The driveline for the Range Rover in many ways apes that of the BMW X5, from the 4.4-litre, 210kW V8 engine and the five-speed sequential automatic transmission to the numerous electronic aids intended to assist driver and passenger confidence on or off-road.
These include electronic stability control, hill descent control (it allows the Range Rover to be pointed down steep hills without need for driver intervention on the brake pedal) and the usual ABS braking system complete with brake assist (boosts applied brake pressure in an emergency), cornering brake control and electronic brake-force distribution. Pretty much the same as the X5.
Where it departs from the BMW is in the provision of the two-speed transfer case and air suspension.
Understandably, the Range Rover's 2440kg is more than a comparable X5 BMW, but not massively so (the 4.4-litre version is quoted at 2225kg). Undoubtedly, the use of aluminium for the doors (frames and skins), bonnet and front mudguards helps, but 2.4 tonnes remains a fair bit of weight to haul around.
It's about the equivalent of a Nissan Patrol and a bit less than the heaviest Toyota LandCruisers.
This tends to blunt to performance, but the Rangie is not too tardy with a claimed zero to 100km/h of 9.2 seconds compared with the BMW's 8.2 seconds. Enough to make the business of pulling decent loads, such as a boat or horse trailer, relatively easy.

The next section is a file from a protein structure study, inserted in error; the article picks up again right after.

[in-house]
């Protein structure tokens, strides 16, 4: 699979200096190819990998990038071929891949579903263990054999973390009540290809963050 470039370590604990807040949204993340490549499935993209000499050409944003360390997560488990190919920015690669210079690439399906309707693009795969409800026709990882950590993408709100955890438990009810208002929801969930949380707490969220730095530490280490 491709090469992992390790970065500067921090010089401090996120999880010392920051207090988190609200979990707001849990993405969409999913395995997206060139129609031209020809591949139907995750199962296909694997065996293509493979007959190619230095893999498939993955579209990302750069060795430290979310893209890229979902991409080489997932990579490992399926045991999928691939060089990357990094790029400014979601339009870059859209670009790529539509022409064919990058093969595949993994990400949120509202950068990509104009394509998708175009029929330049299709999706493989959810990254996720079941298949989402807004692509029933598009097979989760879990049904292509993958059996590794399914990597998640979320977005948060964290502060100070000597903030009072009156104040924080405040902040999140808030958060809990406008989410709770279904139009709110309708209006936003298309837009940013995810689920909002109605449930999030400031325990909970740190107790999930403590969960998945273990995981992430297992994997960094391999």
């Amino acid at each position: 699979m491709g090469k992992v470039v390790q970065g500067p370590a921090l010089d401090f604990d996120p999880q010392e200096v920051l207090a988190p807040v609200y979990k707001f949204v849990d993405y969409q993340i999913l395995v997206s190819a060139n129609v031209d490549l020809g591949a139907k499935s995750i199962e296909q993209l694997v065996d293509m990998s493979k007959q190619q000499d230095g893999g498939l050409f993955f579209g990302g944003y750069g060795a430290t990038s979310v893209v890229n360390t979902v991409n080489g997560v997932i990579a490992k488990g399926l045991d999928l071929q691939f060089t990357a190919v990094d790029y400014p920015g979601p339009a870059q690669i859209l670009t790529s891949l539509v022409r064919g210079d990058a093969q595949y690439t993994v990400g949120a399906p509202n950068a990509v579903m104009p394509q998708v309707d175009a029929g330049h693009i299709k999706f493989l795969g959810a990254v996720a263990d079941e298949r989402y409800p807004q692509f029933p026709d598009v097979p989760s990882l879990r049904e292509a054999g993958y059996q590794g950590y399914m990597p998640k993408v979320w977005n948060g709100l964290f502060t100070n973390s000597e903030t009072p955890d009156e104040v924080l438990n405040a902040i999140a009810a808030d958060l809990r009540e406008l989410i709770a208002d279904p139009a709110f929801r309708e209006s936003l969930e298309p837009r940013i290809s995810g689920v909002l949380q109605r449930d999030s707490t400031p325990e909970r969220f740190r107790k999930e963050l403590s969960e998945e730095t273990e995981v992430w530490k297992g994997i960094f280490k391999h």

It quite likes to slurp fuel though, with the test vehicle never averaging better than 16 litres/100km on test and matching Land Rover's claimed average of 16.2 litres/100km.
But the V8 is quiet, and the five-seed sequential gearbox manages its power delivery quite effectively with smooth yet brisk shifts.
We didn't get the chance to take the Rangie far off road, but a test run on the short but challenging track circumnavigating the company's dealership in Port Melbourne was a fair indicator of its abilities.
Land Rover claims a hill climb capability of no less than 45 degrees, with a cross-slope capability of 35 degrees and although the inner-city circuit demonstrated much of this it wasn't able to simulate the deep, boggy rutted tracks you'll find in the real bush.
It did show the extent of the Range Rover's wheel travel, which is also up on the previous model, with 270mm at the front and 330mm at the rear, as well as the effects of the torque-sensing Torsen centre differential and the electronic traction control that can actually brake a free-spinning wheel completely so that power is directed only to the wheel with grip.